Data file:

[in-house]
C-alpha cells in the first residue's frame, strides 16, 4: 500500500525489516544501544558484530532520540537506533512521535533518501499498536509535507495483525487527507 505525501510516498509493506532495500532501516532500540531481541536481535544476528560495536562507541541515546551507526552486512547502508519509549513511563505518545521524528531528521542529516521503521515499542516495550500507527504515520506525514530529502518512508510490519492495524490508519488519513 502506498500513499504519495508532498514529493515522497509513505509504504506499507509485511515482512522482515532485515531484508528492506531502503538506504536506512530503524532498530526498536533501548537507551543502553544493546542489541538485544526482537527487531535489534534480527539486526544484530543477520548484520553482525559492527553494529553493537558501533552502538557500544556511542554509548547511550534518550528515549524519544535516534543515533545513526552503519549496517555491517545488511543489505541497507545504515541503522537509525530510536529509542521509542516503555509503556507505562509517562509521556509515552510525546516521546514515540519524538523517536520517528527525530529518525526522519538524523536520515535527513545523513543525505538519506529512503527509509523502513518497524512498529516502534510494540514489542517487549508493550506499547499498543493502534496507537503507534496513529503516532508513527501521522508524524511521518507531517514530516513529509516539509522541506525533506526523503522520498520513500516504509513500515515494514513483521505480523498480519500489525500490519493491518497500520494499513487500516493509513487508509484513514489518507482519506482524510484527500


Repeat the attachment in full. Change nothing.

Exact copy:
[in-house]
C-alpha cells in the first residue's frame, strides 16, 4: 500500500525489516544501544558484530532520540537506533512521535533518501499498536509535507495483525487527507 505525501510516498509493506532495500532501516532500540531481541536481535544476528560495536562507541541515546551507526552486512547502508519509549513511563505518545521524528531528521542529516521503521515499542516495550500507527504515520506525514530529502518512508510490519492495524490508519488519513 502506498500513499504519495508532498514529493515522497509513505509504504506499507509485511515482512522482515532485515531484508528492506531502503538506504536506512530503524532498530526498536533501548537507551543502553544493546542489541538485544526482537527487531535489534534480527539486526544484530543477520548484520553482525559492527553494529553493537558501533552502538557500544556511542554509548547511550534518550528515549524519544535516534543515533545513526552503519549496517555491517545488511543489505541497507545504515541503522537509525530510536529509542521509542516503555509503556507505562509517562509521556509515552510525546516521546514515540519524538523517536520517528527525530529518525526522519538524523536520515535527513545523513543525505538519506529512503527509509523502513518497524512498529516502534510494540514489542517487549508493550506499547499498543493502534496507537503507534496513529503516532508513527501521522508524524511521518507531517514530516513529509516539509522541506525533506526523503522520498520513500516504509513500515515494514513483521505480523498480519500489525500490519493491518497500520494499513487500516493509513487508509484513514489518507482519506482524510484527500